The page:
Friday, October 11, 2013

Do These Plugins Sound Cheap?

    This is the question i get asked all the time and frankly its got so many different answers that I've decided to give you the best advice I can.

Stock plugins and free plugins will help you mix a record just fine. Period.

There are enough free plugins in the world covering the spectrum of high end plugins that are out that paying the money for a "specialty" plugin is just that. The records you hear are processed to the upper echelons of mixing to achieve a certain sound. Now this isn't always true but in the plugin world its pretty much the same with a lot more pieces. For example, to emulate a desk you would need the input/preamp, channel strip, all nuances of the board itself, output from the board and this still depends on the make model and when the board was built as well as up keep.

   Which brings me to this statement, use as many plugins as you need to achieve the sound you want when mixing (read this statement as many times as you need to). Your stock plugins in your DAW are made to be clean and usable right out of the box for all your mixing needs. All DAW's come with a usable eq, a usable compressor and probably a usable gate. Now what you here on your favorite records are the culmination of different things to achieve a certain sound so automatically you shouldn't be looking to what your favorite engineer uses but what sound they are trying to achieve using said tool.

    You need that kick to jump out at you? Use saturation, harmonic distortion, eq, compression, parallel processing and the good ole just turn up the fader technique. So now ask yourself, what kind of plugins do you need again? The obvious answer is the plugin(s) that help you achieve the results your looking for which by choice are whatever plugins you decide to use. Now I have some AMAZING free plugins from one of the greatest plugin creators of all time right here. I don't use them all the time but when I do its that magic ingredient that makes a meal "pop" aka the mix.

    This plugin suite is completely free and best of all have some of the most amazing sounding plugins your downloading finger can click. Again this is to let you know that you don't need top of the line plugins to make top of the line music.

Tuesday, August 30, 2011

When Do You know Your A Good Engineer?

    So I was reading a thread on one evening on break and low and behold this question came to mind. I started pondering when was my great moment I realized I was finally (sound the horns) a good, competent engineer (recording, mixing and mastering)? To be honest I really don't know the exact moment but I do know there were more then one. How so you ask? Mainly because as I grasped the many concepts that make a good engineer good and applied them correctly my engineering achievement score rose higher (all my xbox people understand me lol).

    When I first started I didn't know anything really relevant until I started reading threads and absorbing knowledge at the rate the sun could rise and fall (literally). I asked every engineer I knew everything in the beginning about everything (but that really didn't work). It wasn't until recent years (the last 3) that my mixes really started to shine the way I wanted them to. Why you may ask (I'm getting there)?. Mainly because in those years worth of time I started using the techniques I was watching, reading and learning about and stopped trying to add my own twist on things (until I felt I had a firm gasp anyway).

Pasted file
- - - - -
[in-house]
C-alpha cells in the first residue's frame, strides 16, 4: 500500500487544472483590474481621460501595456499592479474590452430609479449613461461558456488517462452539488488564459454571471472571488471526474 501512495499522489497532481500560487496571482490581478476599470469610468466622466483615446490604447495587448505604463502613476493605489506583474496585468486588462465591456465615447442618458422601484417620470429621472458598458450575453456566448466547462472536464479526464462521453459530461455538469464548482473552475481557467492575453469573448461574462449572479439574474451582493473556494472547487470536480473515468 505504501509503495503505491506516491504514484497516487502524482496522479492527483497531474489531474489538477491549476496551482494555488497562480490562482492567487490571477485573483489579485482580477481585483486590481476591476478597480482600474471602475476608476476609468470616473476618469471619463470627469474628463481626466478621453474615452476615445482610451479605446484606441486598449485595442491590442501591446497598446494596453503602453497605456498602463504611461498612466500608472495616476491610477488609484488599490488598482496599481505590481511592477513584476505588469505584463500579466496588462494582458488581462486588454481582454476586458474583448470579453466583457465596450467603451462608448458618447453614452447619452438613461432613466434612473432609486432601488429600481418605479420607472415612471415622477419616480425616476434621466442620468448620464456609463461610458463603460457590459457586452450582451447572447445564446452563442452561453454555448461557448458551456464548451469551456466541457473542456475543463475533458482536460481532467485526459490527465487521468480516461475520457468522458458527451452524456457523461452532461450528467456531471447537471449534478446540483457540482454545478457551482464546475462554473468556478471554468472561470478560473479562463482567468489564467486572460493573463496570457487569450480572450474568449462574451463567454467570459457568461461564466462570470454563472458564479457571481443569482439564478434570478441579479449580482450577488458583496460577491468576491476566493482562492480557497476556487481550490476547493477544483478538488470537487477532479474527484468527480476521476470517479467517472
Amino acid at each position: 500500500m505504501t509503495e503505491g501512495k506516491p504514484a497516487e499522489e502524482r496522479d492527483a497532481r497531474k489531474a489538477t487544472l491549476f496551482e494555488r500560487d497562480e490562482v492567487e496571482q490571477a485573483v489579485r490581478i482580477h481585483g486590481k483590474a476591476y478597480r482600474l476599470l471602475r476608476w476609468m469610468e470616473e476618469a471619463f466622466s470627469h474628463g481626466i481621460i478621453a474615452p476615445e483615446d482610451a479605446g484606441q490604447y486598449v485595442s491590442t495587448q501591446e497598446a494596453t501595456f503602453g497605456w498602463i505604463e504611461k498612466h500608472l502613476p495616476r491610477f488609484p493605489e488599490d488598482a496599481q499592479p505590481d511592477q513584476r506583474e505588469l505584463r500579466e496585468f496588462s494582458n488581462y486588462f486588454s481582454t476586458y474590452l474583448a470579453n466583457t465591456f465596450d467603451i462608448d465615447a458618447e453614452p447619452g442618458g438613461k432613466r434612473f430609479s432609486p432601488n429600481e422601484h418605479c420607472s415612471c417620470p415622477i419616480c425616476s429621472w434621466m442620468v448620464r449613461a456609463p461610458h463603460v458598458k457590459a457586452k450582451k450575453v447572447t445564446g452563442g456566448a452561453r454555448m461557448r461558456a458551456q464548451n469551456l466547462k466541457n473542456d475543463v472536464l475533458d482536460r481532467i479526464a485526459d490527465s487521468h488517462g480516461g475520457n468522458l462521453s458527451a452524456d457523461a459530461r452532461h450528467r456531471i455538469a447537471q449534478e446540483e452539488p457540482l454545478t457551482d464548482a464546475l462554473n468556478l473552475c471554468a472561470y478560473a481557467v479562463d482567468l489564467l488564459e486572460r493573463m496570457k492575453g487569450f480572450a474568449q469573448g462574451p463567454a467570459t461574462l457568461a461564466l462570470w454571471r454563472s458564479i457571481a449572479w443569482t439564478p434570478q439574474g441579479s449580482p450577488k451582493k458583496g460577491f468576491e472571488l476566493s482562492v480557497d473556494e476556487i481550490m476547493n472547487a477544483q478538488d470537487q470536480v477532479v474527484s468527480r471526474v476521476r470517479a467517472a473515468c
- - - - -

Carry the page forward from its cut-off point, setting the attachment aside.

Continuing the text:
I once again (and am forever like most ME's) became a student of the game (mixing game) and applied my knowledge every chance I got. Recording and understanding the difference between Dbs and Dbfs on my Pro Tools setup (record low like -18 dbfs and compensate volume by turning the headphones or monitors up, not the preamp volume!). Mixing and learning about the importance of gain staging throughout the whole recording and mixing process (keeping that -18 dbfs and building around it). Setting my mix buss compression to work for the way I mix while hearing the effects it has on my mix (getting to -2 db while I mix is better then setting the threshold to that before I start mixing). Scrapping my Aux effects I had and starting from scratch with tried and true methods and then adding my own to create a proper effects arsenal (harmonizer with the center plugin by waves center channel all the way down).

    These were (and still are) techniques I study and listen out for as I listen, record, mix and master music everyday. I realized that I started hearing the difference between console saturation and tape saturation (Neve consoles and reel to reel lol). I tried new techniques and added them thus making my mixing more proficient and robust with every mix I did (URS and AC 2). My mix buss jumped with life even though its got about 5 plugins on it (but you could never hear and tell there were). I was achieving the deep bass I always felt was out of reach for me while maintaining my mixes integrity and clarity giving me an edge overall in sound sculpting as well as production.

So when did I realize I was becoming a good engineer?

1. When people told me I was one of the best (ego boost)
2. When I listened to mixes in the car and they sounded "good" to "me".